It’s a frustrating time to be a precious metals investor. No matter what happens, gold can’t catch a break. The latest threat to gold: a strong dollar.
Last quarter, the US dollar notched four-year highs and closed September with its longest streak of weekly gains since 1971, or when the Bretton Woods agreement severed the link between gold and the dollar.
Conventional wisdom tells us that a strong dollar is bad for gold. The logic is pretty simple: gold is priced in dollars, meaning it becomes more expensive for foreign investors to buy when the dollar appreciates.
Precious metals investors need not worry, though. A strong dollar doesn’t look like it’s here to stay.
The dollar’s rally is somewhat perplexing. In the United States, economic recoveries typically run their course within five years. The current recovery is over six years and counting (73 months so far). And though the latest job report shows an uptick in hiring, companies still aren’t bringing on full-time workers like they used to.
With little support from the underlying economy, the dollar is surging solely because the United States is the least-rotten economy in a batch of bad apples. That perception could soon change.
In many ways, the US economy is more fragile than it was prior to the Great Recession. In fact, easy-money policies are the only reason the US economy is even treading water still.
Investors have been duped into thinking America is on the right track simply because the Federal Reserve is winding down QE. Sure, the central bank is trimming its monthly asset purchases from $85 billion to $25 billion in October, but Yellen is stopping well short of a complete exit. The Fed now plans to wait even longer than summer 2015 to lift rates.
Once upon a time, countries sought strong currencies. It represented financial discipline and sound monetary policy. Boy, have things changed!
Currencies worldwide are locked in a race to the bottom. On one hand, Yellen wants to defend against a strong dollar to keep America competitive. However, the real reason why a strong dollar won’t last is because the economy can’t stomach a positive-rate environment.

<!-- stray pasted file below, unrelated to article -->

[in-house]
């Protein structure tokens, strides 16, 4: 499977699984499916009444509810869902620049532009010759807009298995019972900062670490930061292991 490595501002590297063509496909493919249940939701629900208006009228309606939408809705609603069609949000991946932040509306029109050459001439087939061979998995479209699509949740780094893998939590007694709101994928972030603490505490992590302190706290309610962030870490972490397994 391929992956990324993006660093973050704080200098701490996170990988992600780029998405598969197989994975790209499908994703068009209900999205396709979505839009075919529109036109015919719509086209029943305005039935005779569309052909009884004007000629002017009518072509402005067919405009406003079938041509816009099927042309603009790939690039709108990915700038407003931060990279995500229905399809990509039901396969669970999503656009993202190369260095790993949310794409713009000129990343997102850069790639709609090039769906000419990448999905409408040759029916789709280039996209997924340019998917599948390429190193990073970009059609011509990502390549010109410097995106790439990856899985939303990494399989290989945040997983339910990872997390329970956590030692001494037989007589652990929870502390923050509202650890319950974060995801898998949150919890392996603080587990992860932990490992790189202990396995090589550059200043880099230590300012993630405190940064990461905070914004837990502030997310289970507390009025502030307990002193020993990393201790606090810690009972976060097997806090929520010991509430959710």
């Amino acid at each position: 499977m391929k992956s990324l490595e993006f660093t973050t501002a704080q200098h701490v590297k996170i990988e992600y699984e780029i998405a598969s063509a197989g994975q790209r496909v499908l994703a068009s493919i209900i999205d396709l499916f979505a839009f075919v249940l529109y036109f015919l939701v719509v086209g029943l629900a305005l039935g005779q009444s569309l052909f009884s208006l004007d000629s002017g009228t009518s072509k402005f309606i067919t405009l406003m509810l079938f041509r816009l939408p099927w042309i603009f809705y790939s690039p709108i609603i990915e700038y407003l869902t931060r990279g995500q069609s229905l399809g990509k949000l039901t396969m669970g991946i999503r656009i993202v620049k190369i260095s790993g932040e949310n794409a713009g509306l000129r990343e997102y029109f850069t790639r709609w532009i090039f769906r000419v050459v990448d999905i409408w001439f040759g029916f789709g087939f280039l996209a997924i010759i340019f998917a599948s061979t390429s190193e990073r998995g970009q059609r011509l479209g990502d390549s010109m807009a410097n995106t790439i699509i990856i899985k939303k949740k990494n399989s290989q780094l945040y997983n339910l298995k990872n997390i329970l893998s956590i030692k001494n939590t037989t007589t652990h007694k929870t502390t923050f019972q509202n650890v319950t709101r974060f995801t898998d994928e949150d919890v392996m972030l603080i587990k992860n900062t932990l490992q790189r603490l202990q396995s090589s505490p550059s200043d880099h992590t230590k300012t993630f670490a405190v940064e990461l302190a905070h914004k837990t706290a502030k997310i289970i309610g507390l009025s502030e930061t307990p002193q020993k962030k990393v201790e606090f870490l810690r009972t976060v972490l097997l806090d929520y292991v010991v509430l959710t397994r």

The United States is seven years into ZIRP, and benchmark rates still haven’t been raised once. The Fed won’t even bump up the fed funds rate by a mere 100 basis points for fear of sending the markets into convulsions. The economy is so addicted to stimulus that the only recess during last week’s volatile trading session was when word got out that the Fed would be late on raising rates. It’s a scary situation when your entire recovery hinges on asset price inflation.
The Federal Reserve is hoping to undo seven years of ultra-loose monetary policy without derailing the fragile US economy. To truly return the economy back to normal, the Fed would need to not only stop buying debt but also unload the trillions of dollars of bonds it’s added to its balance sheet since 2008.
Whether they admit it or not, the Fed knows the economy is pinned between a rock and a hard place. Investors can therefore expect a slow exit by the Fed, if not additional stimulus. In any case, a strong dollar won’t be part of the plan, and this is reason enough to own gold.
Deflation may be on the tip of every investor’s tongue, but it’s inflation that is already baked into the cake. Gold could certainly go lower in the near to medium term, but we know exactly where it’s headed in long run.
Investors with long-term horizons may want to use today’s price as a buying opportunity. At the Hard Assets Alliance, we have no doubt that gold is going to look good in your portfolio down the road.
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